Challenged by the reality of our racial division, we have been drawn by the Holy Spirit to Memphis, Tennessee, October 17-19, 1994 in order to become true "Pentecostal Partners" and to develop together "A Reconciliation Strategy for 21st Century Ministry". We desire to covenant together in the ongoing task of racial reconciliation by committing ourselves to the following agenda.

I. I pledge in concert with my brothers and sisters of many hues to oppose racism prophetically in all its various manifestations within and without the Body of Christ and to be vigilant in the struggle with all my God-given might.

II. I am committed personally to treat those in the Fellowship who are not of my race or ethnicity, regardless of color, with love and respect as my sisters and brothers in Christ. I am further committed to work against all forms of personal and institutional racism, including those which are revealed within the very structures of our environment.

III. With complete boldness and courageous honesty, we mutually confess that racism is sin and is a blight in the Fellowship must be condemned for having hindered the maturation of spiritual development and mutual sharing among Pentecostal-Charismatic believers for decades.

IV. We openly confess our shortcomings and our participation in the sin of racism by our silence, denial and blindness. We admit the harm it has brought to generations born and unborn. We strongly contend that the past does not always completely determine the future. New horizons are emerging. God wants to do a new thing through His people.

V. We admit that there is no single solution to racism in the Fellowship. We pray and are open to tough love and radical repentance with deep sensitivity to the Holy Spirit as Liberator.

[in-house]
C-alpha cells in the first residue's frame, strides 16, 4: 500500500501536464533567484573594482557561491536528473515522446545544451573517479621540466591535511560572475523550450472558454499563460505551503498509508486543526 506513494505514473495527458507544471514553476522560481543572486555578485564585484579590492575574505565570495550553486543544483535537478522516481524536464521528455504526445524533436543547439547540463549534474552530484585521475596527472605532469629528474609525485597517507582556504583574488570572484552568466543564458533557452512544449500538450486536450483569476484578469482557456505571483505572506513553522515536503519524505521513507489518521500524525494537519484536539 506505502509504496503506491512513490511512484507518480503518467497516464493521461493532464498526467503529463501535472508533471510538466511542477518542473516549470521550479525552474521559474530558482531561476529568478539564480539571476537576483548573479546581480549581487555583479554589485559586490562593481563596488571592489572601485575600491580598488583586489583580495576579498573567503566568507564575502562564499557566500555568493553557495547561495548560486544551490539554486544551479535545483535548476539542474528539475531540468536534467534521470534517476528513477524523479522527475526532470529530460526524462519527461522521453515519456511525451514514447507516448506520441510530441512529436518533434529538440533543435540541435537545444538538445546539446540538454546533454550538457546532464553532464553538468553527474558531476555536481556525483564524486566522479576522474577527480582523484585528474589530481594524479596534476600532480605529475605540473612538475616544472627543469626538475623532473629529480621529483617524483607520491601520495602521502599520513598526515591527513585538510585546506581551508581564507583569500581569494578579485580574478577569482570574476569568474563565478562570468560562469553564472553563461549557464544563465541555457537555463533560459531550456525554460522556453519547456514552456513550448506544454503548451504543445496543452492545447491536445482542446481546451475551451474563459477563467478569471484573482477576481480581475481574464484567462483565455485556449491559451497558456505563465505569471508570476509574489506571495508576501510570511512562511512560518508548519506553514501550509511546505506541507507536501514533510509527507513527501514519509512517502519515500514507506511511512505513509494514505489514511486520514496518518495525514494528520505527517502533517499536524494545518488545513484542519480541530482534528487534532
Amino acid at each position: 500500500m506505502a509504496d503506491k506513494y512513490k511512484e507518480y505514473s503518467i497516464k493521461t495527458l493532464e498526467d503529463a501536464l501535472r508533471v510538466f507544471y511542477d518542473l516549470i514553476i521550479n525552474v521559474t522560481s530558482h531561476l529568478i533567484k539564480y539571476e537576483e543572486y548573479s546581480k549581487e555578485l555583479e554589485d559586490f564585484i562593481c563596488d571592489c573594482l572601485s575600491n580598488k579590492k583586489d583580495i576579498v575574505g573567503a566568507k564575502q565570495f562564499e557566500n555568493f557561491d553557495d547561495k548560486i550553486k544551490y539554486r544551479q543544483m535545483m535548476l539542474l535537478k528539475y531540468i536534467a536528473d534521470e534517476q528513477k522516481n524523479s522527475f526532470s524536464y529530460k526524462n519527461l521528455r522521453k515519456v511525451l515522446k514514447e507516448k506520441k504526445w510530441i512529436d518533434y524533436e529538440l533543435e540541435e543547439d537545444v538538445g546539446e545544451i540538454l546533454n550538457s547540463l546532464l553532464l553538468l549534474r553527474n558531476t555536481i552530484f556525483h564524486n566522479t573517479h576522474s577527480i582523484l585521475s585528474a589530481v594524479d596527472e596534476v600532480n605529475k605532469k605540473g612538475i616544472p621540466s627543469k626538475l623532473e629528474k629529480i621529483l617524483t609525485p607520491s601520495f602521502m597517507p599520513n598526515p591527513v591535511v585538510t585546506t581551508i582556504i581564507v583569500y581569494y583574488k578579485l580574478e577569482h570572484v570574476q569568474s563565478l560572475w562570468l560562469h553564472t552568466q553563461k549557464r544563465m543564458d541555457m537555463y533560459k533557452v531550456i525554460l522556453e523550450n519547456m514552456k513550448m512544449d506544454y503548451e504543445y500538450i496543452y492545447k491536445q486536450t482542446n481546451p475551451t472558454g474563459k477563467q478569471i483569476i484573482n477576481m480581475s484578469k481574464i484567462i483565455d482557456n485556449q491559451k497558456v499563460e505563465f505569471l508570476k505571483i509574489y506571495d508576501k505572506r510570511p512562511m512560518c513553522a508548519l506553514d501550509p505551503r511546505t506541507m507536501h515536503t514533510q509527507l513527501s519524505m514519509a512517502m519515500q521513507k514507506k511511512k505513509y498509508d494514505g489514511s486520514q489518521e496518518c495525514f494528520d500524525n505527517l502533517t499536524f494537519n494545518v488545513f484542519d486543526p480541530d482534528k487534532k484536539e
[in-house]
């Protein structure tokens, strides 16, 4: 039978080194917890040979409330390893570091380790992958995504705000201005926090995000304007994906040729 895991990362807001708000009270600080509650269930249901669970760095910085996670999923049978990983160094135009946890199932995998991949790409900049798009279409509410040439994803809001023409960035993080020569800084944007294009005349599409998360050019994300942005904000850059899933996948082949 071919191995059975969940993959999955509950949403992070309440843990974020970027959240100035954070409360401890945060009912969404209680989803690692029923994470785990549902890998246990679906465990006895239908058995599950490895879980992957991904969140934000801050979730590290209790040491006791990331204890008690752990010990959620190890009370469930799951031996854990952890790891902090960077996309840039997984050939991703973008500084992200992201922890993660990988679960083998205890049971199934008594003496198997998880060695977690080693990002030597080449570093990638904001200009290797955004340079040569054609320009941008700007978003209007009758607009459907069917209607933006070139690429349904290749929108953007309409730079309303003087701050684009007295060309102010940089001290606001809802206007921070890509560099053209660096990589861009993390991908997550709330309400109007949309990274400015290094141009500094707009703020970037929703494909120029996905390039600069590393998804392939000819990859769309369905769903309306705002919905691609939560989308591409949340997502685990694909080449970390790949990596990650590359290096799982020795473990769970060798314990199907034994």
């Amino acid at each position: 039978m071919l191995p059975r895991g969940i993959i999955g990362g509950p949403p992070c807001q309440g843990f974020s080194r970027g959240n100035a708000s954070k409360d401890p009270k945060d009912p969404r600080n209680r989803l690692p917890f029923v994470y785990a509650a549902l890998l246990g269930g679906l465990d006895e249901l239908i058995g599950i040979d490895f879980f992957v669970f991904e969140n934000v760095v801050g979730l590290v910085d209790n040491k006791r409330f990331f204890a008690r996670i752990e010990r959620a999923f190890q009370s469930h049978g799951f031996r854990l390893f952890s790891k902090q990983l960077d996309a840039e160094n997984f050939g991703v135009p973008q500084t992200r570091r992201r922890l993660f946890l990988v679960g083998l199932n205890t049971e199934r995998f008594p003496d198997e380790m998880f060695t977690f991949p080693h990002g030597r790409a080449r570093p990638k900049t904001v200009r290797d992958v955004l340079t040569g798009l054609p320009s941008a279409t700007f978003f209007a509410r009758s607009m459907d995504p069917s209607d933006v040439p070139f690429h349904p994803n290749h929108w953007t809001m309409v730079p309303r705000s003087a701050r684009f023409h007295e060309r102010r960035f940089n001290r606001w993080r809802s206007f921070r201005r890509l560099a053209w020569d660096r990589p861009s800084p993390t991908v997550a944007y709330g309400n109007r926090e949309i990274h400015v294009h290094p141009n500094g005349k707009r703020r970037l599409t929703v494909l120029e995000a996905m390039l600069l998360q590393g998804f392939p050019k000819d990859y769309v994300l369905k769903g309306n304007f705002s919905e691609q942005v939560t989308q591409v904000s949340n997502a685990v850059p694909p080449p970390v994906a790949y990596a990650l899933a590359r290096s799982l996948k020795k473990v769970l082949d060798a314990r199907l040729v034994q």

VI. Together we will work to affirm one another's strengths and acknowledge our own weaknesses and inadequacies, recognizing that all of us only "see in a mirror dimly" what God desires to do in this world. Together, we affirm the wholeness of the Body of Christ as fully inclusive of Christians regardless of color. We, therefore, commit ourselves "to love one another with mutual affection, outdoing one another in showing honor (Romans 12:10)."

VII. We commit ourselves not only to pray but also to work for genuine and visible manifestations of Christian unity.

VIII. We hereby commit ourselves not only to the task of making prophetic denouncement of racism in word and creed, but to live by acting in deed. We will fully support and encourage those among us who are attempting change.

IX. We pledge that we will return to our various constituencies and appeal to them for logistical support and intervention as necessary in opposing racism. We will seek partnerships and exchange pulpits with persons of a different hue, not in a paternalistic sense, but in the Spirit of our Blessed Lord who prayed that we might be one (John 17:21).

X. We commit ourselves to leaving our comfort zones, lay aside our warring, racial allegiances, respecting the full humanity of all, live with an openness to authentic liberation which is a product of Divine Creation, until the shackles fall and all bondage ceases.

XI. At the beginning of the twentieth century, the Azusa Street Mission was a model of preaching and living the Gospel message in the world. We desire to drink deeply from the well of Pentecost as it was embodied in that mission. We, therefore, pledge our commitment to embrace the essential commitments of that mission in evangelism and mission, in justice and holiness, in spiritual renewal and empowerment, and in the reconciliation of all Christians regardless of race or gender as we move into the new millennium.

Manifesto Committee Bishop Ithiel Clemmons, Leonard Lovett, Cecil M. Robeck, Jr., Harold D. Hunter